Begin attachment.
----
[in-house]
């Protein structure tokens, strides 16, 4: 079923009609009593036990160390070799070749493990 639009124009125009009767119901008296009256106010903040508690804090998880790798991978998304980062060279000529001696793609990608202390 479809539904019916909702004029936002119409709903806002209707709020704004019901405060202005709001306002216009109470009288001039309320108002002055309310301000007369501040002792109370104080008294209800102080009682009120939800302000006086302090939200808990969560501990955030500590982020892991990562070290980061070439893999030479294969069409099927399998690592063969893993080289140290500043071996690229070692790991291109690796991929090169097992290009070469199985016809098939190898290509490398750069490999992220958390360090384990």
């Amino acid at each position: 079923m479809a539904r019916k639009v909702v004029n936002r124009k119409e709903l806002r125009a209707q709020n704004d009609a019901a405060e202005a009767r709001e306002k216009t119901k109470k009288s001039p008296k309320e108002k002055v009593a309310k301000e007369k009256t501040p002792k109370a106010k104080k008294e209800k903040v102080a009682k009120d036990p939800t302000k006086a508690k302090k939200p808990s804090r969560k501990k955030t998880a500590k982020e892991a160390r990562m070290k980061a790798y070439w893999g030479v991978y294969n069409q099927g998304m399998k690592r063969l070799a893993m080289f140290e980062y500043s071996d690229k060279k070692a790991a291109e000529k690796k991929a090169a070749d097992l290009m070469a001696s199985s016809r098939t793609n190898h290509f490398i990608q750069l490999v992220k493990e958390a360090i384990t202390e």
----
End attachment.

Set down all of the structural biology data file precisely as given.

[in-house]
């Protein structure tokens, strides 16, 4: 079923009609009593036990160390070799070749493990 639009124009125009009767119901008296009256106010903040508690804090998880790798991978998304980062060279000529001696793609990608202390 479809539904019916909702004029936002119409709903806002209707709020704004019901405060202005709001306002216009109470009288001039309320108002002055309310301000007369501040002792109370104080008294209800102080009682009120939800302000006086302090939200808990969560501990955030500590982020892991990562070290980061070439893999030479294969069409099927399998690592063969893993080289140290500043071996690229070692790991291109690796991929090169097992290009070469199985016809098939190898290509490398750069490999992220958390360090384990």
């Amino acid at each position: 079923m479809a539904r019916k639009v909702v004029n936002r124009k119409e709903l806002r125009a209707q709020n704004d009609a019901a405060e202005a009767r709001e306002k216009t119901k109470k009288s001039p008296k309320e108002k002055v009593a309310k301000e007369k009256t501040p002792k109370a106010k104080k008294e209800k903040v102080a009682k009120d036990p939800t302000k006086a508690k302090k939200p808990s804090r969560k501990k955030t998880a500590k982020e892991a160390r990562m070290k980061a790798y070439w893999g030479v991978y294969n069409q099927g998304m399998k690592r063969l070799a893993m080289f140290e980062y500043s071996d690229k060279k070692a790991a291109e000529k690796k991929a090169a070749d097992l290009m070469a001696s199985s016809r098939t793609n190898h290509f490398i990608q750069l490999v992220k493990e958390a360090i384990t202390e």